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If you want it to touch down gently, and not rip off the claw. Use multiple claws each with their own chutes.

I launch a large rocket. That has several probe cores with monopropellant and multiple parachutes. Once I intercept the asteroid, I attach one at a time. have them set to deploy their parachutes and just let it crash.

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'>Claw has a tutorial for making an asteroidal rendezvous outside of Kerbin's SOI. If you've got the tech, you can catch the tater. Class Cs range from a little over 40 tonnes up to about 165 tonnes; 90 tonnes is a good planning average. Claw's probe design is good for Class A and Class B, so your craft will need a little bit more oomph. The good news is that it won't take a good deal of delta-V to put it into low Kerbin orbit. Once it is in orbit you've got time to do some planning; send up whatever packages you like to the tater to help bring it down - nothing more complicated there than normal rendezvous and docking. You'll know what kind of mass you're dealing with at that point, so the '>parachute calculator can give you an idea of exactly how many chutes you'll need for the final de-orbit.
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If you want it to touch down gently, and not rip off the claw. Use multiple claws each with their own chutes.

I launch a large rocket. That has several probe cores with monopropellant and multiple parachutes. Once I intercept the asteroid, I attach one at a time. have them set to deploy their parachutes and just let it crash.

This is the way forward I think. You'd need enough dV to intercept the asteroid, and a swarm of radially- attached probe core-girder-claw-parachute 'harpoons' that would all grab hold of the asteroid. With just one claw you'd most likely tear something off when the chutes open

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.. and a swarm of radially- attached probe core-girder-claw-parachute 'harpoons' that would all grab hold of the asteroid. With just one claw you'd most likely tear something off when the chutes open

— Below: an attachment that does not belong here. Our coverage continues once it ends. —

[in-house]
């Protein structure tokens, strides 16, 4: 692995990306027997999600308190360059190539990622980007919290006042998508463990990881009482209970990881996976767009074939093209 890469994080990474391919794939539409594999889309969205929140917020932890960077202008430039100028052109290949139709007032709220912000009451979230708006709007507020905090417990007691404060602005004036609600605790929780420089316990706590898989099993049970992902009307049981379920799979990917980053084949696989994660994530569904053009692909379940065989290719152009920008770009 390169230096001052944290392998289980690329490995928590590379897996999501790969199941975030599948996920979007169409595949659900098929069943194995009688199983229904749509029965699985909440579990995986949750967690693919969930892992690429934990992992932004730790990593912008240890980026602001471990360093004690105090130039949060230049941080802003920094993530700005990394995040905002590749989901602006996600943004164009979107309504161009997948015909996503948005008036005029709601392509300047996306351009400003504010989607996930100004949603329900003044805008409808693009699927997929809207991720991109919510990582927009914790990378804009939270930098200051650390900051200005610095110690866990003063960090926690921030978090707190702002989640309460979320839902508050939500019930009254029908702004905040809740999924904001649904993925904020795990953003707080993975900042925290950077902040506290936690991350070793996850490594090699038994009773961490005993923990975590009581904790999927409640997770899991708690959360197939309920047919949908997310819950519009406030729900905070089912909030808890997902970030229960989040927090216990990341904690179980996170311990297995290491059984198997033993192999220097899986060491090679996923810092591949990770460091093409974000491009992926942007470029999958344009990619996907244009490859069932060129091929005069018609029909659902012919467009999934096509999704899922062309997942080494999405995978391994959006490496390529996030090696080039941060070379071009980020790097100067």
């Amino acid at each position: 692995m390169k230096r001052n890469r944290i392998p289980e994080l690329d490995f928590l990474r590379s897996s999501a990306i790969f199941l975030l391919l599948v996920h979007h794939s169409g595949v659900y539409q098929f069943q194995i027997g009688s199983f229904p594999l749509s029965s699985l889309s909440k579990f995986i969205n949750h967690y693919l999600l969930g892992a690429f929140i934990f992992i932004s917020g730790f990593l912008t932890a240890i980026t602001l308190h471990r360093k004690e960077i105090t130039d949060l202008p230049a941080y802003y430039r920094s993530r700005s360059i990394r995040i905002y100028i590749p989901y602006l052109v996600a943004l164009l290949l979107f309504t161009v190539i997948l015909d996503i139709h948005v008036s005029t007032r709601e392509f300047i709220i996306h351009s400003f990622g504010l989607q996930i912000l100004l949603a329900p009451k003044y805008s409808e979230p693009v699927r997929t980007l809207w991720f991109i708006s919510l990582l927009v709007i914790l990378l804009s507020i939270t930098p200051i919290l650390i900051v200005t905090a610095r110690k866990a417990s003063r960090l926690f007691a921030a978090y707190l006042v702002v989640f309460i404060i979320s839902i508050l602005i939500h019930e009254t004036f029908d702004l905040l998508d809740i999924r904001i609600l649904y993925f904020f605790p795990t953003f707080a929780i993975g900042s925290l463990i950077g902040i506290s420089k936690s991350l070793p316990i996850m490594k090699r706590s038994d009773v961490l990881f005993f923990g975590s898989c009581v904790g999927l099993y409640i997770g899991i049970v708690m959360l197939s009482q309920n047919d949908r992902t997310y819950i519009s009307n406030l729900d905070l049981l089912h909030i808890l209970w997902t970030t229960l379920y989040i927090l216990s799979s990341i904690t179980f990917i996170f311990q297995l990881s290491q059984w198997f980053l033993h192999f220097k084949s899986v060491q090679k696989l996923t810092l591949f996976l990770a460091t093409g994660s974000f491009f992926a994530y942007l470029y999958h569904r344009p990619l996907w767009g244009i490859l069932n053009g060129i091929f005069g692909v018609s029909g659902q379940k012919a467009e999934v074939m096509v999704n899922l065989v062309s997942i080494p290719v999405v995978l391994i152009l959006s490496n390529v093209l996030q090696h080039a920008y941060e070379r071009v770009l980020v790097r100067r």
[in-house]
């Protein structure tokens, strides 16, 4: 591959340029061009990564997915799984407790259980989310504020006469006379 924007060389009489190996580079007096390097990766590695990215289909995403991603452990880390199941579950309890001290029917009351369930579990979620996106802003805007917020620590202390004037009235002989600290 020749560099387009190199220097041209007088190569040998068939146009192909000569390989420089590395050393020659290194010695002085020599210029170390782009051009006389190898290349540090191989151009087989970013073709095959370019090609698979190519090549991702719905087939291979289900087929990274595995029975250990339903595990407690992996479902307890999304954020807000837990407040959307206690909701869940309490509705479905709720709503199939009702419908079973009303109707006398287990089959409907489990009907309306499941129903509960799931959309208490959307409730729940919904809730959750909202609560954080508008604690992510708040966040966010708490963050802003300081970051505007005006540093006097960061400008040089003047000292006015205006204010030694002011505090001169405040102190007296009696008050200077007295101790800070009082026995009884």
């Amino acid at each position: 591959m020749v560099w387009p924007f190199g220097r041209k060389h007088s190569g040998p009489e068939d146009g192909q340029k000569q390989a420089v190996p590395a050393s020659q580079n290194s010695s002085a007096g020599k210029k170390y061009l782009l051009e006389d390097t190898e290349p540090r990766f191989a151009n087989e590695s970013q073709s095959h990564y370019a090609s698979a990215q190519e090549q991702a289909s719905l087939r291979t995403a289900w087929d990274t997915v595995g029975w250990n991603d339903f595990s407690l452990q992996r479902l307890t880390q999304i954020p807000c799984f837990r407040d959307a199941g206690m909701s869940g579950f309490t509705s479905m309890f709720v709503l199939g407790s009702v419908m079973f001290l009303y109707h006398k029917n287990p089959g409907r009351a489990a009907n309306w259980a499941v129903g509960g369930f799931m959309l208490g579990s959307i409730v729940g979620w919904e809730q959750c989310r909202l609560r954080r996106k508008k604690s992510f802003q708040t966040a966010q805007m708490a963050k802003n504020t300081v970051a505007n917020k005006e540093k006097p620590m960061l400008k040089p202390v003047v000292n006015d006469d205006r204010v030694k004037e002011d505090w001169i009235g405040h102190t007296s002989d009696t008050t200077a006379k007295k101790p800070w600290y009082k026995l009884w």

Allright, I will change my ship to use that idea.

I didn't had much time to play but I'm definitely going to try that landing this week-end.

Thanks guys, I will keep you informed of the success/failure of "Operation Mammoth-Feather" :)

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So I did it! Operation Mammoth Feather was a resounding success!

It wasn't easy, toying with asteroid is _VERY_ buggy (hence, dangerous).

I experimented all sort of weird bugs, from being accelerated to near lightspeed to becoming perfectly still while the universe keep on moving. I had to restart KSP several times.

The notoriously buggy manoeuver nodes around asteroid were also quite a pain. Especially since 90% of the rendezvous it was giving me were AFTER the asteroid would have crashed on Kerbin (geee that's very helpful, thanks).

I had to perform SEVERAL "simulation" (AKA "F5-F9") but in the end I made it :)

Here is a photo album of the whole operation.

Sorry to wake up an old thread like this... It's not just because I am damn proud of it, I ALSO felt it could help others to do the same ;)

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Ps: Jeb INSISTED on coming, I couldn't help it.

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It always feels slightly wrong when planning this sort of rendezvous, since you have to establish yourself on a Kerbin-impact trajectory as well. Jeb apparently had no fear though, completed another risky mission, and Kerbkind is saved from almost certain doom. Great work! :D